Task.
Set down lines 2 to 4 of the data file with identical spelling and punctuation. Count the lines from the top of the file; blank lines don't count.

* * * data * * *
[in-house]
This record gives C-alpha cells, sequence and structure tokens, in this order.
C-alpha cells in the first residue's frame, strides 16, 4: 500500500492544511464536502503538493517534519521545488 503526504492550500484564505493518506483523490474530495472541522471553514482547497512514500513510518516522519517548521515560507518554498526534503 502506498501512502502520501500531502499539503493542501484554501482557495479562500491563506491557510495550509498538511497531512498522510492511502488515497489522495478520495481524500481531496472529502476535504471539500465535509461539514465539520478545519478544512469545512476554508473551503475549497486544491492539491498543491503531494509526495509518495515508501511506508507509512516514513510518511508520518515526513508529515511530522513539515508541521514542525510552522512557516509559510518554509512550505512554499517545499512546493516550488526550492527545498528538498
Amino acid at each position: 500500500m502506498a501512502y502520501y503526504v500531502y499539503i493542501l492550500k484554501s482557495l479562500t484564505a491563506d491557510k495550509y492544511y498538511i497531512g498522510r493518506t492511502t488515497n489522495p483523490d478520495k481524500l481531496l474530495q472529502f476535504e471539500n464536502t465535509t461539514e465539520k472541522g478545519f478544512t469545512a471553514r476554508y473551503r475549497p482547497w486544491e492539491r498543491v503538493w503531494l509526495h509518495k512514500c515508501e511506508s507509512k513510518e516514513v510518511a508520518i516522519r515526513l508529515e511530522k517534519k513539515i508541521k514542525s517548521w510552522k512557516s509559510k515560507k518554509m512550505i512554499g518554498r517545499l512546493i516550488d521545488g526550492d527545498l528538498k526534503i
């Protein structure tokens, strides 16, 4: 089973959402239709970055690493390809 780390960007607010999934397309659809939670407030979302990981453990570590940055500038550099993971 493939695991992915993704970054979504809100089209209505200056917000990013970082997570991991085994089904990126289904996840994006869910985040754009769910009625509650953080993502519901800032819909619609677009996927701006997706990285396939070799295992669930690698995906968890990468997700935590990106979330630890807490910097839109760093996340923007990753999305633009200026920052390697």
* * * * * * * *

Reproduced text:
This record gives C-alpha cells, sequence and structure tokens, in this order.
C-alpha cells in the first residue's frame, strides 16, 4: 500500500492544511464536502503538493517534519521545488 503526504492550500484564505493518506483523490474530495472541522471553514482547497512514500513510518516522519517548521515560507518554498526534503 502506498501512502502520501500531502499539503493542501484554501482557495479562500491563506491557510495550509498538511497531512498522510492511502488515497489522495478520495481524500481531496472529502476535504471539500465535509461539514465539520478545519478544512469545512476554508473551503475549497486544491492539491498543491503531494509526495509518495515508501511506508507509512516514513510518511508520518515526513508529515511530522513539515508541521514542525510552522512557516509559510518554509512550505512554499517545499512546493516550488526550492527545498528538498
Amino acid at each position: 500500500m502506498a501512502y502520501y503526504v500531502y499539503i493542501l492550500k484554501s482557495l479562500t484564505a491563506d491557510k495550509y492544511y498538511i497531512g498522510r493518506t492511502t488515497n489522495p483523490d478520495k481524500l481531496l474530495q472529502f476535504e471539500n464536502t465535509t461539514e465539520k472541522g478545519f478544512t469545512a471553514r476554508y473551503r475549497p482547497w486544491e492539491r498543491v503538493w503531494l509526495h509518495k512514500c515508501e511506508s507509512k513510518e516514513v510518511a508520518i516522519r515526513l508529515e511530522k517534519k513539515i508541521k514542525s517548521w510552522k512557516s509559510k515560507k518554509m512550505i512554499g518554498r517545499l512546493i516550488d521545488g526550492d527545498l528538498k526534503i